Wednesday, January 31, 2007
I was actually glad when daycare called yesterday and told us he had broken out in a rash that covered his whole body. This is the same reaction I get when I take any "-cillin" drug. Allergies. Gotta love 'em.
So Chris called and got him Zithromax instead. He put Marcus in his crib at 5pm last night with no dinner because the little guy was clearly tired. Chris also knew we'd be getting new medicine, so we'd have to wake him for that anyway, and we could feed him then.
When I got home from work, I read the bottle. "Can be taken with or without food," it said. (HOORAY! No tummy aches!) "1 tsp every day for three days," it said. (HOORAY! The evil stuff was 1 tsp. twice a day for ten days!) And finally it said, "Use enclosed dropper." (HOORAY! No more forcing Marcus to drink from a shot glass!) Makes me wonder why we can't just start with this stuff.
So... since he only needs it once a day, I decided not to wake him. Let him sleep. The poor guy needed it.
Did he ever!
14.5 hours later at 7:30 am, he woke up. He was whimpering a bit in his crib, and I'm glad he was, because I was about to go put a mirror under his nose. When I opened his door to say good morning, he popped one of those killer smiles. He had not smiled since Wednesday, I think. It was a glorious vision. Angels sang. And I don't even really believe in angels. It was that good.
Daycare reported that he slept for a total of five hours today. Then, when we got him home, he couldn't keep his eyes open past 5:30. We gave him a bottle, but he only took half. My biggest concern at the moment is hydration. His diapers have been pretty dry, and I'm having trouble getting fluids in him. But overall, he is quite a bit better than yesterday. I'm so glad to finally be seeing improvement.
Tuesday, January 30, 2007
And did you see that mention of a possible REUNION TOUR?! I am so there.
Okay, and here is where you will either think I'm a goob or a dork.
The Grammys are February 11. That is the day in 1984 that I met Andy Summers in person. He was doing a book signing. My friend and I couldn't afford his book, but we got to sort of sneak through with someone who bought a few copies. I was thirteen. Ever since then, February 11 has been a very good/lucky day for me. It actually was the day of my first kiss in 1985. It's also right around the time Chris started courting me.
Man. How cool is that? (And if you don't think that I am a dork yet, then let me share that I, too, collect state quarters...)
Thursday, January 25, 2007
Athena gave Marcus and me her cold. Marcus has decided that a cold isn't good enough for him, so he has the nasty infection of the ear. Athena waited until after she turned one to get her first (and only... knock wood) ear infection. Marcus is such an over-achiever!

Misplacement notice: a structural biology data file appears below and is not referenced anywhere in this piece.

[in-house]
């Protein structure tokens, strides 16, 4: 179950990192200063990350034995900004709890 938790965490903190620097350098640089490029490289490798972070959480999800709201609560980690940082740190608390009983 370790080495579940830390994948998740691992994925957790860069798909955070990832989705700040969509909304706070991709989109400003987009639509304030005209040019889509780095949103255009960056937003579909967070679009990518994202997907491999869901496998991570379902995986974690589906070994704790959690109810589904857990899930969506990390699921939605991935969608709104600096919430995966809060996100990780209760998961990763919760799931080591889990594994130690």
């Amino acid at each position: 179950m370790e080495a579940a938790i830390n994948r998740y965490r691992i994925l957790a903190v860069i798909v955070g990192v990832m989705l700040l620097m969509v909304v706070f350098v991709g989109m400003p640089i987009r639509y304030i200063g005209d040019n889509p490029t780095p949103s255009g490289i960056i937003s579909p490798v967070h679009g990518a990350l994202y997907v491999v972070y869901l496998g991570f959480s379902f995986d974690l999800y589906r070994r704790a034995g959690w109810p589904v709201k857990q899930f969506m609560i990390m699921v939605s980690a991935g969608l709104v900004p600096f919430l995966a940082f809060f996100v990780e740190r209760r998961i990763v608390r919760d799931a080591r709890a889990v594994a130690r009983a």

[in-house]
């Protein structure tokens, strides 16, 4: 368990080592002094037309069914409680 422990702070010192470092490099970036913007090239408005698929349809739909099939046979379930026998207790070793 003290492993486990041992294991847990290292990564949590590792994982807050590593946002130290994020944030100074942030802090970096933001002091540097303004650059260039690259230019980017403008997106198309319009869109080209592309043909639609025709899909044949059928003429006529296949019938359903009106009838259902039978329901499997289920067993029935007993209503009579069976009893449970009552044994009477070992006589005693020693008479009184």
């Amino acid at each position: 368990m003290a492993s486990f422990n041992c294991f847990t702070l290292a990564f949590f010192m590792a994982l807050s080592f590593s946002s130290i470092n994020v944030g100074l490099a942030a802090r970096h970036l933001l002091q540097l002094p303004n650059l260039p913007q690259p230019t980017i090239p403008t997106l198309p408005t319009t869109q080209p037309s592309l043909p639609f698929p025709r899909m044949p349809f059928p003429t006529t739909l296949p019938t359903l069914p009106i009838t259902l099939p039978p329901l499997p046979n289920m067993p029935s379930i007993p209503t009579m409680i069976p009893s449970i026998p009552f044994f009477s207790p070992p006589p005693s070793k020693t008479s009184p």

But considering his constitution, I wasn't surprised at how well he handled his doctor visit today. And actually all the subsequent activities. The little guy is gasping for breath because he is in such pain. But he barely cried the whole time we were out. He only whimpered here and there... most particularly when I would wake him from the sleep he had managed to achieve... first on my shoulder in the exam room (had to wake him when the doctor came in), in the car seat during the 30 second ride to the drug store (had to wake him to go in), when they called our name that his medicine was ready (it wasn't... they just wanted me to pay before they mixed it), when they called our name because his medicine was REALLY ready, and then finally when we got home... twice. Once to get him out of the car, and once to give him his medicine. In the two minutes it took me to pour out the medicine (he now gets the same dose a two year old child would get!!!!), he had taken off his socks and zonked belly down on the carpet in the den right in front of the TV, which was blasting Dora at the time.
I put him down at 5:30 and there has been narry a snuffle from him. I have the Motrin upstairs at the ready in case he awakes in the middle of the night. But I have taken a Sudafed (the REAL kind that they have to keep behind the counter now in case I wanted to buy a case and make Crystal Meth in my kitchen) so I may not hear him if he does. I was trying to avoid medicating myself for precisely this reason, but when I tried to lie down about an hour ago, the pressure in my head was too much.
So here I sit... waiting for it to hit me. Waiting... waiting... *sigh*
Wednesday, January 17, 2007
Creepy, isn't it?
Monday, January 15, 2007
It was below "number 19" for those of you who minored in dentistry. For the rest of us, that's on the lower left set of teeth, around the middle. I went to the dentist last week, and they noticed it had changed a bit (which it has not done in the past 15 years, really) so they sent me to the oral surgeon. He extracted it, leaving me with a hole in my gum, some gauze, and a little bottle of Hydrocodone. I came home, took four Advil, took a nap, and woke up with a bit of pain, but nothing serious. I decided to wait until Chris's mom got here for dinner before I took the good stuff. I prefer not to take the really powerful stuff as I am kind of anti-drugs in general (although trust me... I do take them when I need to).
So I've taken the good stuff, I've put the kids to bed. And now I'm hanging out waiting for the drowsy to kick in. I don't think it's going to. But I'm waiting anyway. At least the pain is gone.
I'm supposed to keep gauze on it for 24 hours. But I've discovered that the gauze just makes it hurt. So Chris called a friend who is an EMT. Here was our conversation:
Mommy Librarian: So I took the gauze out so I could eat.
EMT: Uh huh
ML: And it felt fine
ML: So then I put the gauze back in and it started to hurt. Bad.
EMT: Then take it out.
EMT: If it hurts, stop doing it!
The man is brilliant, I'm telling you.
He went on to explain that if the gauze was irritating it, then there was no point in using it. It would just stay inflamed and angry. So, I'm gauzeless and loving it.
It's going to be weird not to have that lump in my gum anymore. They told me what the thing looked like. I almost asked to see it, but then I thought it might just gross me out. Still, it all felt a bit weird... I've lived with it for so long.